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Science
6:22 pm
Wed January 30, 2013

UT Professor Wins Chemistry Prize

C. Grant Willson helped develop key semiconductor technology in the 1970s.
University of Texas at Austin

A University of Texas chemist has been honored with a $500,000 prize for inventing a key technology used to produce virtually all modern computer chips. The Japan Prize is awarded annually to people who make major contributions to the fields of science and technology. 

C. Grant Willson, along with a colleague and a grad student, figured out how to print complex computer circuits on silicon wafers. Chris Mack, an expert in lithography, says Willson’s work is everywhere.

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University of Texas
1:55 pm
Tue January 29, 2013

Powers: 'Smarter Systems' Could Save UT-Austin $490 Million

The Committee says UT lags behind in faculty salaries, graduate student funding, undergraduate scholarships, and facilities amongst other public unviersities.
KUT News

University of Texas at Austin President Bill Powers says UT could save up to $490 million dollars over a decade by changing its operations system.  

Powers presented the cost-cutting recommendations, "Smarter Systems for a Greater UT "at a press conference today. The recommendation came from a committee of local business leaders Powers put together last April. The committee put forward measures raising the prices of housing, food and parking, outsourcing some parts of UT’s operation and commercializing UT-generated technology.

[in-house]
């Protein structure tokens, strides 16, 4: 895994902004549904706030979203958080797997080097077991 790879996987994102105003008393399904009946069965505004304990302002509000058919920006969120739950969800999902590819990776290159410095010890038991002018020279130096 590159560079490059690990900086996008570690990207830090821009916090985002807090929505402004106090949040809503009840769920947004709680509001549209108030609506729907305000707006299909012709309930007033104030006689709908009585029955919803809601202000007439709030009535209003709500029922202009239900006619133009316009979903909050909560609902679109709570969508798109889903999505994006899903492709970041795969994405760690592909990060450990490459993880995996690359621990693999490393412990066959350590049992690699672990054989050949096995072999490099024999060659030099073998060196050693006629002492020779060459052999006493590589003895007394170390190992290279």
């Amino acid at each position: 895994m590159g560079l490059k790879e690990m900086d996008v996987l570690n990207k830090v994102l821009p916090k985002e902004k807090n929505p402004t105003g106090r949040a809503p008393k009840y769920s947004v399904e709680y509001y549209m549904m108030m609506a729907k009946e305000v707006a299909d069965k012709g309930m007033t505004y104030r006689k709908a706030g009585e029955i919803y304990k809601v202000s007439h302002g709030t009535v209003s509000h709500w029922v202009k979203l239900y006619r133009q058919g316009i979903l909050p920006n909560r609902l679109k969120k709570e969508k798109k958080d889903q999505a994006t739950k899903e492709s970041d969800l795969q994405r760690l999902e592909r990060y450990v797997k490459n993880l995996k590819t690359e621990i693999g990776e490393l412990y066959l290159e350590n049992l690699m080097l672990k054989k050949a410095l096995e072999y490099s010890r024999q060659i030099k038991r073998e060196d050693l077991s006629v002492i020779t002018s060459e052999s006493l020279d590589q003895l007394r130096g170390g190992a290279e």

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2013 Legislative Session
11:00 am
Fri January 25, 2013

Texas Lawmakers Hear From Universities About Funding Needs

UT is planning to replace the Engineering-Science Building with a $310 million building.
Bobby Blanchard for KUT News

Preliminary budgets in the Texas Legislature show cuts to higher education funding. Today and Monday, state lawmakers will hear from individual state universities and university systems about what funding they need.

The state’s higher education institutions will present their funding requests to the Texas Senate Finance Committee. The Texas State University System, the Texas Tech University System, the University of Houston System and the University of North Texas System will present today. The University of Texas and Texas A&M University systems will speak to the committee on Monday.

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Sports
9:19 am
Thu January 24, 2013

Prosecutor: No Charges for Longhorns McCoy, Hicks (Update)

Case McCoy (left) and Jordan Hicks have been reinstated to the Longhorns football team.
UT Football, KUT News

Update: Case McCoy and Jordan Hicks will not face charges stemming from an alleged sexual assault in San Antonio on the eve of the Alamo Bowl.

The San Antonio Express-News reports: